All this is to say that it is easier than ever for marketers of a certain size to create in-house media strategy and activation practices. Data is a critical part of the decision making process.  It is a valuable asset and it is owned in-house at the marketer. Thus the first party ownership of data becomes an important catalyst for the move to an in-house media buying practice. With data being such a big opportunity for marketers, you can see how the activation of data almost takes precedent over the activation of media. In other words, the activation of media is really the acute activation of the right data, which then re-informs the decisioning process as new data is collected.

The points that Google and Deep Focus make about tying in-house data to the larger data ecosystem and finding new prospects are poignant. However, the programmatic approach makes it easier, and thus more likely that advertisers will continue to build agency-like (or agency-lite) in house media activation / data activation practices.

We are seeing the astute marketer create in-house programmatic media practices. Some examples of this include Netflix, Unilever, Proctor and Gamble, 1-800 Flowers, Electronic Arts and Guthy-Renker. Data is benefitting from the move toward automated activation, so data becomes another programmatically handled aspect of marketing, much like media is. So, I think to win the future (referencing Larry Page’s discussion at TED) marketers have to prepare for the continuing onslaught of data.  Matt Webb, CEO of BERG, in a recent Business Insider report about the Internet of Things (IoT), shares the following quote: “Connecting products to the Web will be the 21st century electrification.”  We are on path to generate and collect data from connected homes, cars, wearable devices (like my favorite the Jawbone Up), Connected TVs and who knows what else.  We’ll see smart offices, factories and cities. By 2018 there will be 19B connected devices globally.  Imagine what that number will be 10 years from now. It’s clear that data is valuable. There is more data and more variety data. The consequence is a future where data illuminates a (close to) real time view of our consumers and their usage habits.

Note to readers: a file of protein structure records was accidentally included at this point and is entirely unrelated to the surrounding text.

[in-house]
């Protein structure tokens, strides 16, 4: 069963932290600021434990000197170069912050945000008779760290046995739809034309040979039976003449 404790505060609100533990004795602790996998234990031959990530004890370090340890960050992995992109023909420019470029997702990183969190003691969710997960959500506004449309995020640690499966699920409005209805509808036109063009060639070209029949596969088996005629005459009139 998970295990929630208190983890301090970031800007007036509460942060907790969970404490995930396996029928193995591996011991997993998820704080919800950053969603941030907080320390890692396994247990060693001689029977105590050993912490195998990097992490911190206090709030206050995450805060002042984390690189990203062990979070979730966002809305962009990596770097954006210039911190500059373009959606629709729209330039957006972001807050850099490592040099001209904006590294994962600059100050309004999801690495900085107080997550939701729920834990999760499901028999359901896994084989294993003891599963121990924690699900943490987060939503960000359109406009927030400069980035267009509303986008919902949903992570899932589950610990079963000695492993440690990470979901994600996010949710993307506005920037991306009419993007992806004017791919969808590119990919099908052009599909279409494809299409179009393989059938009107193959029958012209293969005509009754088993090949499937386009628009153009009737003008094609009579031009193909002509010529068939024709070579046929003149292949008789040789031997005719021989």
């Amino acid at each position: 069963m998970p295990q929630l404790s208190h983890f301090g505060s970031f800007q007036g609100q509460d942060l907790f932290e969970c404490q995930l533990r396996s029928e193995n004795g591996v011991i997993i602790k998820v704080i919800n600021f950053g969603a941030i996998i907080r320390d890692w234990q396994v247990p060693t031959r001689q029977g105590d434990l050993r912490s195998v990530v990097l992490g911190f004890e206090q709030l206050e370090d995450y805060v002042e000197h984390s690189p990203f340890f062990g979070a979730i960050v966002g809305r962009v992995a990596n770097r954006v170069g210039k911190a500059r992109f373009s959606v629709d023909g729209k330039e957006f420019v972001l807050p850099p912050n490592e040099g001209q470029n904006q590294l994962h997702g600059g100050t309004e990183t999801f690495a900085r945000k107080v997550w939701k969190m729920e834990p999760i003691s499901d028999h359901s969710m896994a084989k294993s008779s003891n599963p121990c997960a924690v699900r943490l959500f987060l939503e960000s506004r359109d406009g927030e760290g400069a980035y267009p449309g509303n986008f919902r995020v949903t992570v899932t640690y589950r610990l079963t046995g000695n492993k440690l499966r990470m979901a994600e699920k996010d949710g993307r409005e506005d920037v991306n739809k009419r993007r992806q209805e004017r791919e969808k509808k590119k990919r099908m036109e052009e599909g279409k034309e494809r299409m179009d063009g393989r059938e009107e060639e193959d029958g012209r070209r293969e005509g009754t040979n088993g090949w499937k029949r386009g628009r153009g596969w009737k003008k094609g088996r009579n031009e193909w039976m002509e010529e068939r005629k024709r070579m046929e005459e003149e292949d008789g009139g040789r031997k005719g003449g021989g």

Some marketers will create their own data and expand their data practice. Others will continue to forge strategic partnerships for data sharing co-ops; i.e. collecting second party data. We are still in the early stages of data application for media use in my opinion. As with any new technologies, methods or practices, those companies who get to practice early will generate a level of competency that will grow exponentially as time moves forward.

Image Source: Exchange Wire

Kicking Off ‘FIFA World Cup 2014’

While World Cup 2014 isn’t quite here yet, you can sate your appetite for the greatest soccer competition in the world with EA Sports’ latest FIFA game. This trailer sets an appropriately celebratory mood, featuring the song The World Is Ours by David Correy, the official Coca-Cola anthem of the brand’s World Cup 2014 campaign.


‘Peanuts’ in 3D for the First Time

The whole cast of the Peanuts comic strip is returning to the big screen for the first time in over 30 years. This time, the crew will be depicted in 3D in what looks to be a loving homage to Charles Schulz’s creation.



‘Breach & Clear’ Kicks the Door Down

Mighty Rabbit and Gun Media have a fancy trailer to celebrate Breach & Clear‘s release on the Steam platform. Using imagery that’d be right at home for a Tom Clancy title, they convey the major bullet points of the title, which is coming soon to Windows, Mac and Linux.


Role Reversal For Sexy Ads

BuzzFeed has put out a new video titled “If Women’s Roles in Ads Were Played By Men” swapping the gender for GoDaddy, Hardee’s/Carl’s Jr. and Doritos ads. The visual imagery is compelling, showing in nigh shot-for-shot reshoots why the cinematography is ridiculous to begin with, not unlike what the Hawkeye Initiative does for comics.